So, the net weight or contents of your product must be “bold” and located on the bottom third of the principal display panel (PDP) of the product (unless the PDP is less than five square inches.)  It also has a defined type size depending on the size of the PDP, remember to measure by the uppercase ‘L’ or lowercase ‘o’!

A beautiful purple cosmetic mica being used in soapmaking.
A beautiful purple cosmetic mica being used in soapmaking.

Labeling Mistake #6: Listing “mica” by itself as an ingredient when cosmetic micas are used to color the product. 

A few years ago, using cosmetic micas as a colorant became super popular in soapmaking. And if you plan on marketing your soap as a cosmetic (which means following cosmetic labeling regulations), then you need that mica in your ingredient list.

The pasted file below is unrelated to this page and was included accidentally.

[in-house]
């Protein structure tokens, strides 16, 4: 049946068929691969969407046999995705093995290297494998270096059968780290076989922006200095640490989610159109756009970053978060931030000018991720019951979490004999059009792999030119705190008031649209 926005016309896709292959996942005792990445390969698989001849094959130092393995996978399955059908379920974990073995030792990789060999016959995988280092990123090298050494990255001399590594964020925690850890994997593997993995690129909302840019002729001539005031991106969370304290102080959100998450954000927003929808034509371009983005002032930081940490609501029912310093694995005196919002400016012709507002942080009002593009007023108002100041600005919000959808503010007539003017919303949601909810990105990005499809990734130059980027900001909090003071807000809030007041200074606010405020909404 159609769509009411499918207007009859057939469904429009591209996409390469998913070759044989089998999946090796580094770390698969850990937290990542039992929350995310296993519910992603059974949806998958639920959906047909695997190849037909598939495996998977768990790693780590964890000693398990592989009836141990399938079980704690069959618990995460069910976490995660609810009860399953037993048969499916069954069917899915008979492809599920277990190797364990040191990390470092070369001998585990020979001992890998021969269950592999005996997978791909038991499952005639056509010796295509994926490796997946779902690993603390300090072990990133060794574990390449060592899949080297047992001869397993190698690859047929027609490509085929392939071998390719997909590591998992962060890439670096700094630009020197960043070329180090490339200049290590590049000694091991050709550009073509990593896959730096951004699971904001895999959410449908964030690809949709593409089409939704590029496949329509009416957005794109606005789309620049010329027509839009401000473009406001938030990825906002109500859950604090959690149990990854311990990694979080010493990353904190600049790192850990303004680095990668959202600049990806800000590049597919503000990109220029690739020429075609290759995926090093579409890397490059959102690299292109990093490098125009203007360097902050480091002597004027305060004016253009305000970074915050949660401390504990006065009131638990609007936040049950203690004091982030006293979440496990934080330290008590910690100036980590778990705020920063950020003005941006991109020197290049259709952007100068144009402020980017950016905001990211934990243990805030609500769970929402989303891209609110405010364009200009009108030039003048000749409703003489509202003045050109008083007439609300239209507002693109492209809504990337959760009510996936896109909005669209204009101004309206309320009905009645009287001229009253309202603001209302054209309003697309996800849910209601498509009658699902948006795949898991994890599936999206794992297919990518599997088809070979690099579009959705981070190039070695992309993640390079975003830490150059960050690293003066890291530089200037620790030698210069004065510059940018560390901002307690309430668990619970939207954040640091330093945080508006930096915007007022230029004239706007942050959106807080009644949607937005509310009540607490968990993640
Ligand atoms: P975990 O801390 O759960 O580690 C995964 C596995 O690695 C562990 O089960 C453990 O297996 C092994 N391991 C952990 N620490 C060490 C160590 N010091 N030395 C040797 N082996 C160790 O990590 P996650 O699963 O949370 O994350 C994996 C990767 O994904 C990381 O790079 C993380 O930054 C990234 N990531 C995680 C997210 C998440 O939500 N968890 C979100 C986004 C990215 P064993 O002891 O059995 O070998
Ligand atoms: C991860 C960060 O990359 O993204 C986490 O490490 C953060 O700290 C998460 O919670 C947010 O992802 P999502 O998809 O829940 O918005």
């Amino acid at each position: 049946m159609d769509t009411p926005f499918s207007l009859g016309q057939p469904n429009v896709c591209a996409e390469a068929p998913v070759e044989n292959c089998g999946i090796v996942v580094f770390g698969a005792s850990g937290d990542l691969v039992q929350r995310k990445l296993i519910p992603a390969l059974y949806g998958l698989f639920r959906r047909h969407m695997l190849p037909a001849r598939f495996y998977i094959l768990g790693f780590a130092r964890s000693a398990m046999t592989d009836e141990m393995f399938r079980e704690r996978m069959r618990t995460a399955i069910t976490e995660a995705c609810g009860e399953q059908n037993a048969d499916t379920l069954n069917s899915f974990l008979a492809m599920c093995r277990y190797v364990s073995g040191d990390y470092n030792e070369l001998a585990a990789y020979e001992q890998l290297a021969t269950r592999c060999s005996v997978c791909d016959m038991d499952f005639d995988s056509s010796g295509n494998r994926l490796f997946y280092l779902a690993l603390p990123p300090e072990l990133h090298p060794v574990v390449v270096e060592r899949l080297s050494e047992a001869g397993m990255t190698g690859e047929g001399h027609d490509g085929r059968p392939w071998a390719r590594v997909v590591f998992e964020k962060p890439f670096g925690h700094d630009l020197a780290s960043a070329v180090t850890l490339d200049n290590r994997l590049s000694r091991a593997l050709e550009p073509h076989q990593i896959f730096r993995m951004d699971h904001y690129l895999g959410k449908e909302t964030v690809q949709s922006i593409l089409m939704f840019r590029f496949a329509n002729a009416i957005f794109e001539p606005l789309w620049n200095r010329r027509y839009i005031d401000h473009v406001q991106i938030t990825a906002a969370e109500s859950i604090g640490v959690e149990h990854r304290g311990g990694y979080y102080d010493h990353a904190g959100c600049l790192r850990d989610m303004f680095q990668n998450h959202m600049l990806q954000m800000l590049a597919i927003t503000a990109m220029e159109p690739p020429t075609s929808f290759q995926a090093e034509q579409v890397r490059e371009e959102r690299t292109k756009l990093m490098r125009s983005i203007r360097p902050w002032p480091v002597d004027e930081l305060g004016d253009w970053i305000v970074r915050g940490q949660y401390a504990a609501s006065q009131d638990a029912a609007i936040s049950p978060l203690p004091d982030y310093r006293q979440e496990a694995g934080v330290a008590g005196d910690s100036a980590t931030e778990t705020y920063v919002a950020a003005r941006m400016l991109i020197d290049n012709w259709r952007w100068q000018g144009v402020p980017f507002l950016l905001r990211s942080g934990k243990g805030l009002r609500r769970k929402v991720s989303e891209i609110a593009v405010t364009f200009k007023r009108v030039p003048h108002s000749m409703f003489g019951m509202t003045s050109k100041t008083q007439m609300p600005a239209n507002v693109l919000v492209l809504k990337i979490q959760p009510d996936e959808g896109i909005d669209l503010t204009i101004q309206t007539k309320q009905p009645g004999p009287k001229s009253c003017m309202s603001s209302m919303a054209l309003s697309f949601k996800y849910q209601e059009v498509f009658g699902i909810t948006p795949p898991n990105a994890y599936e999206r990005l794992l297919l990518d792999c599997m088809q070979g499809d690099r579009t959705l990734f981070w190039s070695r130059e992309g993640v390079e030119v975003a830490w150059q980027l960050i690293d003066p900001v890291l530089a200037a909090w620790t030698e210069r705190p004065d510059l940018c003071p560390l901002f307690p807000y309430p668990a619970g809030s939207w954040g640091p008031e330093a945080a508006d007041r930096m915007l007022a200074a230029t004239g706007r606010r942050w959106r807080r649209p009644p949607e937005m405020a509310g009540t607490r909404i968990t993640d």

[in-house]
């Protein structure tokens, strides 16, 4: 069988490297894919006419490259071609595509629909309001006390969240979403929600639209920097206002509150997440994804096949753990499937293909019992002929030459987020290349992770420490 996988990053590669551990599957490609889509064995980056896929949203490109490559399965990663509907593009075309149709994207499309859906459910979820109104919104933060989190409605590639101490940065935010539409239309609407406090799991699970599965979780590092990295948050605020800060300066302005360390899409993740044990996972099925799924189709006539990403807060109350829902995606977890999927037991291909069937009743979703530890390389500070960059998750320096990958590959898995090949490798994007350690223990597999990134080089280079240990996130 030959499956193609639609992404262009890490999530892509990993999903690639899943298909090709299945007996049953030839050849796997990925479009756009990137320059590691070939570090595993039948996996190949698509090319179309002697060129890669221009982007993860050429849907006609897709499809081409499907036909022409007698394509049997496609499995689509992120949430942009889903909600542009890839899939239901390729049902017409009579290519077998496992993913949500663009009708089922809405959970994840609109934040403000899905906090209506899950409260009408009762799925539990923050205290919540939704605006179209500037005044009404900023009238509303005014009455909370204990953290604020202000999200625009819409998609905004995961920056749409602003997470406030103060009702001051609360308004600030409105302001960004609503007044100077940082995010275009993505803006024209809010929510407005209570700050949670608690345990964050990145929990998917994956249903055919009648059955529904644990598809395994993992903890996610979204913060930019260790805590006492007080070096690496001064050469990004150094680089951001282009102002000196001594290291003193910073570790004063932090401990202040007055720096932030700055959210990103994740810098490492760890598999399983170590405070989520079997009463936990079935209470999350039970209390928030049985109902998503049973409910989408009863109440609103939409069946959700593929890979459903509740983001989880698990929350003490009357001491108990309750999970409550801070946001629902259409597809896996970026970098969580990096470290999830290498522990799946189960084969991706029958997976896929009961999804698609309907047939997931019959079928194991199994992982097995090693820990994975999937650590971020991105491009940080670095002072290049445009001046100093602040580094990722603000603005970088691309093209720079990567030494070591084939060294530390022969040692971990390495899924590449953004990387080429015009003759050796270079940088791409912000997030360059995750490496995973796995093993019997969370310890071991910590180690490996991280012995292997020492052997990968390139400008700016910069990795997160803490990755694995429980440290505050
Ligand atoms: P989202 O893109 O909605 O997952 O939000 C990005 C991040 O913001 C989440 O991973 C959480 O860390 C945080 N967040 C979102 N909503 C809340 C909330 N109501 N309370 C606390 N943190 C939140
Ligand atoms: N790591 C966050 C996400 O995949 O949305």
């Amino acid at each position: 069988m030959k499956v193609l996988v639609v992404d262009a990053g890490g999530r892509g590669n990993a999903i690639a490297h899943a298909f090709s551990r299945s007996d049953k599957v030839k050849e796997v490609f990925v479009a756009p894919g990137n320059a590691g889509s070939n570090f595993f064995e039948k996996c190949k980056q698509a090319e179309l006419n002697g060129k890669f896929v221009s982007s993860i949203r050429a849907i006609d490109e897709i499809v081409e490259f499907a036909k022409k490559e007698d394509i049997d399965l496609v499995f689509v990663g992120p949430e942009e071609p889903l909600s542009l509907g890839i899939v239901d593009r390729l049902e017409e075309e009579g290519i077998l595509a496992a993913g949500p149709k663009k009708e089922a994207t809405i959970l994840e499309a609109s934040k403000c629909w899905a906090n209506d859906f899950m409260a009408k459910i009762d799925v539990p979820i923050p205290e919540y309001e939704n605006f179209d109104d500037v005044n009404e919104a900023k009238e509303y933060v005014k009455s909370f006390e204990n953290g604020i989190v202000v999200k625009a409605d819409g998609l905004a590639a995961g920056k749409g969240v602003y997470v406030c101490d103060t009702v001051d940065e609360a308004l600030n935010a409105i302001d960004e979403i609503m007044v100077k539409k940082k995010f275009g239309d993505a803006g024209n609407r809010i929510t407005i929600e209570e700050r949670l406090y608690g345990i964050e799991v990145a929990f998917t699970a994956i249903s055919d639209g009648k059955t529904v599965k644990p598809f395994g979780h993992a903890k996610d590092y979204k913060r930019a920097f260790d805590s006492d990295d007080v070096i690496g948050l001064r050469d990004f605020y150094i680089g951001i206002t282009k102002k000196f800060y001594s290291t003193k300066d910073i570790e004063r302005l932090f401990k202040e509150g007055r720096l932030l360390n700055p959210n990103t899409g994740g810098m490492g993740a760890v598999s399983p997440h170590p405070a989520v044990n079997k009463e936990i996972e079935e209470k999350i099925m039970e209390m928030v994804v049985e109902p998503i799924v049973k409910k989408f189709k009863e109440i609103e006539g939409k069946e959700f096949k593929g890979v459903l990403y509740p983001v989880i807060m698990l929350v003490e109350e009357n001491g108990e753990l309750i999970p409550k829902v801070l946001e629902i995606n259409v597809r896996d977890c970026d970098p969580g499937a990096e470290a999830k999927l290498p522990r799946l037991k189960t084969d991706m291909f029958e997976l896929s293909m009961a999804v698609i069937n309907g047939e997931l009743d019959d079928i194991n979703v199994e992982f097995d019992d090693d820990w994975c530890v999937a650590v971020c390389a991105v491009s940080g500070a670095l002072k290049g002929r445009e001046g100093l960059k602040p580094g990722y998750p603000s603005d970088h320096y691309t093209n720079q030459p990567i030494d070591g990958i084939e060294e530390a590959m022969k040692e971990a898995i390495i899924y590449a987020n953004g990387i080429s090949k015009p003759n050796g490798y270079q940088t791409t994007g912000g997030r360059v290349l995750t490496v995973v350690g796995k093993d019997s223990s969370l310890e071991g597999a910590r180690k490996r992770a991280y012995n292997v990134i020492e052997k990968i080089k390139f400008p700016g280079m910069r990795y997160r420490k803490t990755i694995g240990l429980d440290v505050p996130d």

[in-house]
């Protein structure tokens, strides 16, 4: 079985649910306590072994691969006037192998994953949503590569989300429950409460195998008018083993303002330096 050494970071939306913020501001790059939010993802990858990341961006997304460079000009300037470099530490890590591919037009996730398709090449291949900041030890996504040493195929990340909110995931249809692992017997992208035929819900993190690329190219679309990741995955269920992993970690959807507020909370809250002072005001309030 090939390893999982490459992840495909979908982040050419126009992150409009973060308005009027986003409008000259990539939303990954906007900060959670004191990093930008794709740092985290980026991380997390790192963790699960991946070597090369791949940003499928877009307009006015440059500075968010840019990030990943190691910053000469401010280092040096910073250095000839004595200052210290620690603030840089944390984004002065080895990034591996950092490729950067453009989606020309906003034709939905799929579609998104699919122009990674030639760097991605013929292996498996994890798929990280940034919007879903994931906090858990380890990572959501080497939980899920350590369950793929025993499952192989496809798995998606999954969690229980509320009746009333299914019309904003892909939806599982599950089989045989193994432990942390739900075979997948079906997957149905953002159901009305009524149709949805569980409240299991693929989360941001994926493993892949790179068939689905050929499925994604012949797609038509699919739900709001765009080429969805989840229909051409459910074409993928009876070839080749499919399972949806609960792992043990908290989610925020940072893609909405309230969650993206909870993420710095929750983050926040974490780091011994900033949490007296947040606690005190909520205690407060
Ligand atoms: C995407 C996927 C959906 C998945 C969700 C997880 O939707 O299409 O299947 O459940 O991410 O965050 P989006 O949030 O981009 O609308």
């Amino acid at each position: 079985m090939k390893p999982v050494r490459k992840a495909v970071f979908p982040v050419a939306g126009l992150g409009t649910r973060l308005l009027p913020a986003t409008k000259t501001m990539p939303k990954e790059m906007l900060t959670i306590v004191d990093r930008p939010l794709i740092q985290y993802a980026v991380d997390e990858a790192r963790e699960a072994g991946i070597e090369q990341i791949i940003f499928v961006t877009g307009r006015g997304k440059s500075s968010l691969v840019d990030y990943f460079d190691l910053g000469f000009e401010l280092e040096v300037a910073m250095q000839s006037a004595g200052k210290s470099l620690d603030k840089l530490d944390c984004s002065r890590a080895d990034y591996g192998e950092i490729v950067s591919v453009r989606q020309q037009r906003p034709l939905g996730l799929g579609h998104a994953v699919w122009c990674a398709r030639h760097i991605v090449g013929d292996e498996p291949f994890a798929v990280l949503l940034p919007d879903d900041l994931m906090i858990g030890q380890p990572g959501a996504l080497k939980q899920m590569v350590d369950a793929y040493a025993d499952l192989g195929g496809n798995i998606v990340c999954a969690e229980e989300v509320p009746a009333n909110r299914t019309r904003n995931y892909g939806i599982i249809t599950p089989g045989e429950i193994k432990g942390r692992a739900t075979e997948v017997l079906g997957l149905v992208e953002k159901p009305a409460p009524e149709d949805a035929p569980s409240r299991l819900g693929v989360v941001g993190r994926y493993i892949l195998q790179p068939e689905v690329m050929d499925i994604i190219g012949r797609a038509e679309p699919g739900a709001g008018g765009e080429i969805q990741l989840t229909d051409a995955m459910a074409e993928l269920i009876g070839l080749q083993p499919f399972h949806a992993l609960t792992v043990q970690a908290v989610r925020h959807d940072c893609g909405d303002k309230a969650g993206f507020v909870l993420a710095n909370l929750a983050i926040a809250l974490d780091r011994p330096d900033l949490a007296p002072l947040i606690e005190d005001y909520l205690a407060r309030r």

But surprise! What you and I refer to as mica isn’t just mica; it’s a mica-based pigment. Mica itself is a colorless mineral substance that is then coated with pigments or U.S. Food, Drug, & Cosmetic colors (FD&C colors) to create cosmetic-grade micas.

In order to comply with the ingredient labeling regulations, all those parts and pieces have gotta be listed. For example, Bramble Berry’s Aqua Pearl Mica would be listed as: Mica, Titanium Dioxide, Chromium Hydroxide.

Labeling Mistake #7: Leaving off the required contact information.

The contact information for the company responsible for the product must be on packaging for cosmetics. If it isn’t the manufacturer’s product (as in a private label agreement), then it should state “Manufactured for” or “Distributed by” or likewise.

The contact  information that is required gets a little hairy for those of us who manufacture in our homes by requiring the street address, city, state, and zip code.

The good news is that the street address may be omitted (leaving only the city, state, and zip on the product label) if the business is currently listed in a city directory or telephone directory (either online or in print!) Adding additional contact information, like a phone number or email address, is not mandatory, but it’s a good idea if you ask me. 😉